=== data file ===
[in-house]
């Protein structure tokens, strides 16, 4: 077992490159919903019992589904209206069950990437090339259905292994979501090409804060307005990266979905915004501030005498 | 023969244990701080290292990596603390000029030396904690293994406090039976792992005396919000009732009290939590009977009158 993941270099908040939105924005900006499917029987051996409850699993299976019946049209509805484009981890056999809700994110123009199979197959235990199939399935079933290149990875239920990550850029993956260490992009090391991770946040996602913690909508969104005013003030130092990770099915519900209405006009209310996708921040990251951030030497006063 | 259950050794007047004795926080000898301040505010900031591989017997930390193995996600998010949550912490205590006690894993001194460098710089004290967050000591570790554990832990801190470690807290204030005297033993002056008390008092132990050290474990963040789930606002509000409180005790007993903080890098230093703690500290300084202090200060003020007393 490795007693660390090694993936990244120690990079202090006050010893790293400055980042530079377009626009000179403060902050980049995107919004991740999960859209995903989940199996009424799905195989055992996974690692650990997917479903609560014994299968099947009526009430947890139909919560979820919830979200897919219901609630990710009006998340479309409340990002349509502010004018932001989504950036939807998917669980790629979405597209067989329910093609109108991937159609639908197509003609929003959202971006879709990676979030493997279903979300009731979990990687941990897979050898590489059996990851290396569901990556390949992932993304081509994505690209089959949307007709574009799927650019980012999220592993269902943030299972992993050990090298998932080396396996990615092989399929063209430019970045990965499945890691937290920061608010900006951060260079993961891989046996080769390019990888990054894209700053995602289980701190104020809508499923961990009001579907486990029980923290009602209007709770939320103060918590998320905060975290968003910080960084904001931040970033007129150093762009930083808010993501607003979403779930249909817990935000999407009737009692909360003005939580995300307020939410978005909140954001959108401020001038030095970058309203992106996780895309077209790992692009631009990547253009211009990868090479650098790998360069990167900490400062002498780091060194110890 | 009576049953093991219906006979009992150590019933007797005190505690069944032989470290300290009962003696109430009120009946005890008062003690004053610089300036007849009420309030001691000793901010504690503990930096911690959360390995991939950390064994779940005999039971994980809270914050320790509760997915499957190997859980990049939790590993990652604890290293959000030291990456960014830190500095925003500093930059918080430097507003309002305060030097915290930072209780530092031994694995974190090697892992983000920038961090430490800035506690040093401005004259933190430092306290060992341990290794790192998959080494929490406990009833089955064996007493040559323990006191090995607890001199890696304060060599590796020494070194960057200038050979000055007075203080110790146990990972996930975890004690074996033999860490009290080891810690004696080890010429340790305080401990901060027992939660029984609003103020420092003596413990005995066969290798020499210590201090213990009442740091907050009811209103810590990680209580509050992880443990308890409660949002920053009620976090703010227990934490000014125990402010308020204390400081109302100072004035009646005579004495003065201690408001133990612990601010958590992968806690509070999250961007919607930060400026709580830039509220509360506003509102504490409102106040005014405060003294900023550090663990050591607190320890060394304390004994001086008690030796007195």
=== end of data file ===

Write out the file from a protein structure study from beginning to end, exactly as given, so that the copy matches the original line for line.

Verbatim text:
[in-house]
């Protein structure tokens, strides 16, 4: 077992490159919903019992589904209206069950990437090339259905292994979501090409804060307005990266979905915004501030005498 | 023969244990701080290292990596603390000029030396904690293994406090039976792992005396919000009732009290939590009977009158 993941270099908040939105924005900006499917029987051996409850699993299976019946049209509805484009981890056999809700994110123009199979197959235990199939399935079933290149990875239920990550850029993956260490992009090391991770946040996602913690909508969104005013003030130092990770099915519900209405006009209310996708921040990251951030030497006063 | 259950050794007047004795926080000898301040505010900031591989017997930390193995996600998010949550912490205590006690894993001194460098710089004290967050000591570790554990832990801190470690807290204030005297033993002056008390008092132990050290474990963040789930606002509000409180005790007993903080890098230093703690500290300084202090200060003020007393 490795007693660390090694993936990244120690990079202090006050010893790293400055980042530079377009626009000179403060902050980049995107919004991740999960859209995903989940199996009424799905195989055992996974690692650990997917479903609560014994299968099947009526009430947890139909919560979820919830979200897919219901609630990710009006998340479309409340990002349509502010004018932001989504950036939807998917669980790629979405597209067989329910093609109108991937159609639908197509003609929003959202971006879709990676979030493997279903979300009731979990990687941990897979050898590489059996990851290396569901990556390949992932993304081509994505690209089959949307007709574009799927650019980012999220592993269902943030299972992993050990090298998932080396396996990615092989399929063209430019970045990965499945890691937290920061608010900006951060260079993961891989046996080769390019990888990054894209700053995602289980701190104020809508499923961990009001579907486990029980923290009602209007709770939320103060918590998320905060975290968003910080960084904001931040970033007129150093762009930083808010993501607003979403779930249909817990935000999407009737009692909360003005939580995300307020939410978005909140954001959108401020001038030095970058309203992106996780895309077209790992692009631009990547253009211009990868090479650098790998360069990167900490400062002498780091060194110890 | 009576049953093991219906006979009992150590019933007797005190505690069944032989470290300290009962003696109430009120009946005890008062003690004053610089300036007849009420309030001691000793901010504690503990930096911690959360390995991939950390064994779940005999039971994980809270914050320790509760997915499957190997859980990049939790590993990652604890290293959000030291990456960014830190500095925003500093930059918080430097507003309002305060030097915290930072209780530092031994694995974190090697892992983000920038961090430490800035506690040093401005004259933190430092306290060992341990290794790192998959080494929490406990009833089955064996007493040559323990006191090995607890001199890696304060060599590796020494070194960057200038050979000055007075203080110790146990990972996930975890004690074996033999860490009290080891810690004696080890010429340790305080401990901060027992939660029984609003103020420092003596413990005995066969290798020499210590201090213990009442740091907050009811209103810590990680209580509050992880443990308890409660949002920053009620976090703010227990934490000014125990402010308020204390400081109302100072004035009646005579004495003065201690408001133990612990601010958590992968806690509070999250961007919607930060400026709580830039509220509360506003509102504490409102106040005014405060003294900023550090663990050591607190320890060394304390004994001086008690030796007195």